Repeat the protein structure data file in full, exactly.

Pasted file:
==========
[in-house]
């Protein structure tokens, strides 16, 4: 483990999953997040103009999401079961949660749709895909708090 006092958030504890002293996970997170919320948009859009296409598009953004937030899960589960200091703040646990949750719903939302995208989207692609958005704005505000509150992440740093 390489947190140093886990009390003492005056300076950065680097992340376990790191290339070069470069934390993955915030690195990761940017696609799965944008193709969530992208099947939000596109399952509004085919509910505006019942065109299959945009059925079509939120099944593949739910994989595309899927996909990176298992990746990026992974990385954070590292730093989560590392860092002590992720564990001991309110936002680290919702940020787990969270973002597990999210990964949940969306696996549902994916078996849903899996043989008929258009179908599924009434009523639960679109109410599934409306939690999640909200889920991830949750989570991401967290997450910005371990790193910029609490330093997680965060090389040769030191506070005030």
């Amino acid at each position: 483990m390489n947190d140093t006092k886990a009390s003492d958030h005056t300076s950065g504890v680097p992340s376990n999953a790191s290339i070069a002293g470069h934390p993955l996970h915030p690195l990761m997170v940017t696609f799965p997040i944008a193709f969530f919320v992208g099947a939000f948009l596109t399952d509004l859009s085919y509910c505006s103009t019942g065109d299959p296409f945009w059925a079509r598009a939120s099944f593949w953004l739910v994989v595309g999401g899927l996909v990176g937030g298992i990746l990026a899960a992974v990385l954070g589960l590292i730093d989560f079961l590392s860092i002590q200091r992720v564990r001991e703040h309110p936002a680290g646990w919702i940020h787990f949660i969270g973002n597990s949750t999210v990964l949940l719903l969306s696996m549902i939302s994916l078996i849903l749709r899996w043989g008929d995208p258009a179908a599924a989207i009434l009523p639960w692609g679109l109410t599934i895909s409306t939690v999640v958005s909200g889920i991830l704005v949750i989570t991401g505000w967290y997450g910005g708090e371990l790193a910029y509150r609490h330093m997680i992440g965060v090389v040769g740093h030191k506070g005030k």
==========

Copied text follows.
[in-house]
């Protein structure tokens, strides 16, 4: 483990999953997040103009999401079961949660749709895909708090 006092958030504890002293996970997170919320948009859009296409598009953004937030899960589960200091703040646990949750719903939302995208989207692609958005704005505000509150992440740093 390489947190140093886990009390003492005056300076950065680097992340376990790191290339070069470069934390993955915030690195990761940017696609799965944008193709969530992208099947939000596109399952509004085919509910505006019942065109299959945009059925079509939120099944593949739910994989595309899927996909990176298992990746990026992974990385954070590292730093989560590392860092002590992720564990001991309110936002680290919702940020787990969270973002597990999210990964949940969306696996549902994916078996849903899996043989008929258009179908599924009434009523639960679109109410599934409306939690999640909200889920991830949750989570991401967290997450910005371990790193910029609490330093997680965060090389040769030191506070005030």
């Amino acid at each position: 483990m390489n947190d140093t006092k886990a009390s003492d958030h005056t300076s950065g504890v680097p992340s376990n999953a790191s290339i070069a002293g470069h934390p993955l996970h915030p690195l990761m997170v940017t696609f799965p997040i944008a193709f969530f919320v992208g099947a939000f948009l596109t399952d509004l859009s085919y509910c505006s103009t019942g065109d299959p296409f945009w059925a079509r598009a939120s099944f593949w953004l739910v994989v595309g999401g899927l996909v990176g937030g298992i990746l990026a899960a992974v990385l954070g589960l590292i730093d989560f079961l590392s860092i002590q200091r992720v564990r001991e703040h309110p936002a680290g646990w919702i940020h787990f949660i969270g973002n597990s949750t999210v990964l949940l719903l969306s696996m549902i939302s994916l078996i849903l749709r899996w043989g008929d995208p258009a179908a599924a989207i009434l009523p639960w692609g679109l109410t599934i895909s409306t939690v999640v958005s909200g889920i991830l704005v949750i989570t991401g505000w967290y997450g910005g708090e371990l790193a910029y509150r609490h330093m997680i992440g965060v090389v040769g740093h030191k506070g005030k």